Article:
Next 2 pictures: Two significant avalanches ran on SE side of Marmot Mountain during the Thanksgiving Storm. One in Marmot Gully One and another in Marmot Gully 2, both with debris making it very close to the road. The avalanches appear to have released mid-height in the bowls, mostly on the steeper sidewalls. The main portions of the bowls appear intact. Poor visibility has made identifying the bed surface difficult, but the Veteran’s Day Crust is suspected.
Numerous small storm slab and/or wind slab avalanches were observed in the Rae Wallace north chutes. No pictures available.
Significant new glide cracks have recently formed on the SW face of Marmot:
Storm slabs will be possible to trigger in isolated locations, 1-3 feet deep, at mid to upper elevations. Storm slabs are present on all aspects.
With the lack of any persistent grain types at the new snow/old snow interface, we expect instabilities to be short lived and significant improvement over the next 24 hours. New snow, precipitation, and wind forecasted for today, should not significantly impact stability.
Wind slabs, formed during the Thanksgiving Storm, will still be possible to human trigger today, 1-3 feet deep, located on leeward aspects, on both top loaded ridgelines and cross-loaded slopes and features, generally West to North, at mid to upper elevation. Winds were strong enough to build wind slabs not just at the top of slopes, but also mid-slope.
While West to North aspects have the heaviest wind loads, all aspects were affected by wind. A variety of wind sculpting is widespread, from large drifts to scalloping, to wind board, mixed in with few locations of non-wind effected snow.
Yesterday observers traveling on steep northerly aspects where wind loading was the most significant, found good bonding at the new/old snow interface.
Winds were strong and visibly transporting snow at upper elevation ridgelines yesterday. Winds continued to transport snow overnight and add to the wind slab problem. Overnight winds at 4500′ were SE 10-19 mph, gusting 18-26 mph, and at 3550′ E and SE 1-8 mph, gusting 4-19 mph.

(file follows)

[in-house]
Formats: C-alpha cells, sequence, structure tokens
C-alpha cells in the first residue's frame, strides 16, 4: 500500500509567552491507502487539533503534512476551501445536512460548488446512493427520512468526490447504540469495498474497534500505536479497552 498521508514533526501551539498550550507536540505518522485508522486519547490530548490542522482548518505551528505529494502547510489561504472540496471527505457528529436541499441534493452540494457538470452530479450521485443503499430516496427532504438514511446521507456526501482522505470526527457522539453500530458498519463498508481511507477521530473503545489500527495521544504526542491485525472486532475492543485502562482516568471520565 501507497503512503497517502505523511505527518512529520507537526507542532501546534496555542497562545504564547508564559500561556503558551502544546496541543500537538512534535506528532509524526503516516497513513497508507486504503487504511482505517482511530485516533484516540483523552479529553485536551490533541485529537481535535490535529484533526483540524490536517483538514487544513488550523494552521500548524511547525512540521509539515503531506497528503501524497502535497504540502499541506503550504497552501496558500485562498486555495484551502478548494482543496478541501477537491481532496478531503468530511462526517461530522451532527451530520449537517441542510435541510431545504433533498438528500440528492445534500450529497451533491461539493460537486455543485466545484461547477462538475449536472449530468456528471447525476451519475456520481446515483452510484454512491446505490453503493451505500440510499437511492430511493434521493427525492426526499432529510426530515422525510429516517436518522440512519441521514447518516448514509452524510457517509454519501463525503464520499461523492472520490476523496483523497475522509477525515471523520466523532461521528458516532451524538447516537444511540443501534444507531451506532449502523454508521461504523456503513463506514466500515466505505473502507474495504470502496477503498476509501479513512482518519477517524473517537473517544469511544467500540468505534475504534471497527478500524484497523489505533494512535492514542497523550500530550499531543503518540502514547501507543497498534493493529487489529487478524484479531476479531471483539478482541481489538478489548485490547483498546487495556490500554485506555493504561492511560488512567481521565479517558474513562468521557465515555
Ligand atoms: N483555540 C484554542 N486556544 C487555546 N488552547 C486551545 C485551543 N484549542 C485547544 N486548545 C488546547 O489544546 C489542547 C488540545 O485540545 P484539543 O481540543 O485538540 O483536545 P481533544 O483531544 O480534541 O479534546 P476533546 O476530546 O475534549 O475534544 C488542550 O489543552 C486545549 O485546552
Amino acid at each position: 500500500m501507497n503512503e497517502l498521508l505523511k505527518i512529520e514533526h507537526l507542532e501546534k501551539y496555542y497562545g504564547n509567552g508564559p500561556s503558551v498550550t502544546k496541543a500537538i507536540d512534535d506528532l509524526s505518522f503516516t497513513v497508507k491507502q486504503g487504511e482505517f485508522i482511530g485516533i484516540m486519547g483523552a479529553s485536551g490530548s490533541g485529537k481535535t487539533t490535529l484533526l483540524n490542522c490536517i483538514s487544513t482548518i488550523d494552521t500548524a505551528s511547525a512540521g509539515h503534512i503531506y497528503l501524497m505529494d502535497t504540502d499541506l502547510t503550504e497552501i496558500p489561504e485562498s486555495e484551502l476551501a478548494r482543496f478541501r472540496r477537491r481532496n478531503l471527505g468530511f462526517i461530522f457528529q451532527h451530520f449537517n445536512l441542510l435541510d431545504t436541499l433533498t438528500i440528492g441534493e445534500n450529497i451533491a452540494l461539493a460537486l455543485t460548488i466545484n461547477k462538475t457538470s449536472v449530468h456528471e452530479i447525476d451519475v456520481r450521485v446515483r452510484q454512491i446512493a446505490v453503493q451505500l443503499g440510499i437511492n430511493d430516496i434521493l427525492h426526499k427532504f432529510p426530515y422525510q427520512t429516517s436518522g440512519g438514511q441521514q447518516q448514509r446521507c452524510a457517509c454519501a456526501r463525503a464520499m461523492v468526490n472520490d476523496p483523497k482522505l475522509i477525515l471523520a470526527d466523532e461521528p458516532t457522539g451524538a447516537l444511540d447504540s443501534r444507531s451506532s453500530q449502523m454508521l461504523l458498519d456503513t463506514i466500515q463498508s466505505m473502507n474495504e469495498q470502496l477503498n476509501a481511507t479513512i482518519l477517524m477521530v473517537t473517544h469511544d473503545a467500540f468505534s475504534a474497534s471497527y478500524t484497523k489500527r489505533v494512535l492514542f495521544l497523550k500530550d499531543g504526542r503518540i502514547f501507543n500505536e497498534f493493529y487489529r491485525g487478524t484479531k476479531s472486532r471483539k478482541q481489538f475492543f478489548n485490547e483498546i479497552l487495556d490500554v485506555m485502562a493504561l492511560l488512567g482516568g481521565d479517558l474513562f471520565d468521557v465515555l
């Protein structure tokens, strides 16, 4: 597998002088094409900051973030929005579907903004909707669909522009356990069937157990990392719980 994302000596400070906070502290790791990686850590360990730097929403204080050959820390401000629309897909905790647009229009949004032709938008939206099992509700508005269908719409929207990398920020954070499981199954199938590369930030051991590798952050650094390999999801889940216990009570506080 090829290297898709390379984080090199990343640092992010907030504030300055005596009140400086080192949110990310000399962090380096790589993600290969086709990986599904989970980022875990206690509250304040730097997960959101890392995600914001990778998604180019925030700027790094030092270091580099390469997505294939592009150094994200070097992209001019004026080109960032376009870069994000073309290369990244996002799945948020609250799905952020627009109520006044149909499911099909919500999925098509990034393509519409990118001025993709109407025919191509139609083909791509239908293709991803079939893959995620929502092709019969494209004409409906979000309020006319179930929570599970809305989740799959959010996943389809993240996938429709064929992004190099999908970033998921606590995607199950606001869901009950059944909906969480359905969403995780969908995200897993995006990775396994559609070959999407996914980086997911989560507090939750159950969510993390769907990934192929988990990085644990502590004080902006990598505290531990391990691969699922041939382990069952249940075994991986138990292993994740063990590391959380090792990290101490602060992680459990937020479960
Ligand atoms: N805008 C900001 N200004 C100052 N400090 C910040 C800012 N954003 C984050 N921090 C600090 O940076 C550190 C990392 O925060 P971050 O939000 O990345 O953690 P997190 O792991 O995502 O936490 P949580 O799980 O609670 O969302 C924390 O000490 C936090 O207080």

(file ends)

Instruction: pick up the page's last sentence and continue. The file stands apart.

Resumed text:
Overall we expect this avalanche problem to be improving substantially today and into tomorrow.
A new glide crack on Marmot Mountain’s SW face is a reminder that this problem is still active. There is a high level of uncertainty with the timing and prediction for glide avalanche release. Avoidance is the best way to mitigate this low frequency/high consequence hazard. Avoid old glide avalanche paths which have the potential to release again. Avoid any area with glide cracks, or “brown frowns”, which can release unexpectedly.
NWS Rec Forecast here.
NWS point forecast here.
State Parks Snow Report and Motorized Access information here.
Strong winds during the Thanksgiving Storm have made it difficult to measure new snow totals, both through weather station measurements and field observations. We are basing our best guess on the snow water equivalent from the Independence Mine Snotel data. A storm total of approximately 3.2″ of SWE roughs out to 30″ of new snow in this storm cycle. This number also seems consistent with our observations at the Marmot snow stake. Adjustments to the stake were made yesterday to account for snowdrifts blocking the view of the stake, see the latest image here.
This week at Marmot Weather Station 4500′:
Average temp 16ºF, with a high of 26ºF, low of 2ºF
Winds averaged SE 10-34 mph, gusting 17-55 mph.
This week at IM Snotel 3550′:
Average temperature 21ºF, with a high of 34ºF low of 3ºF.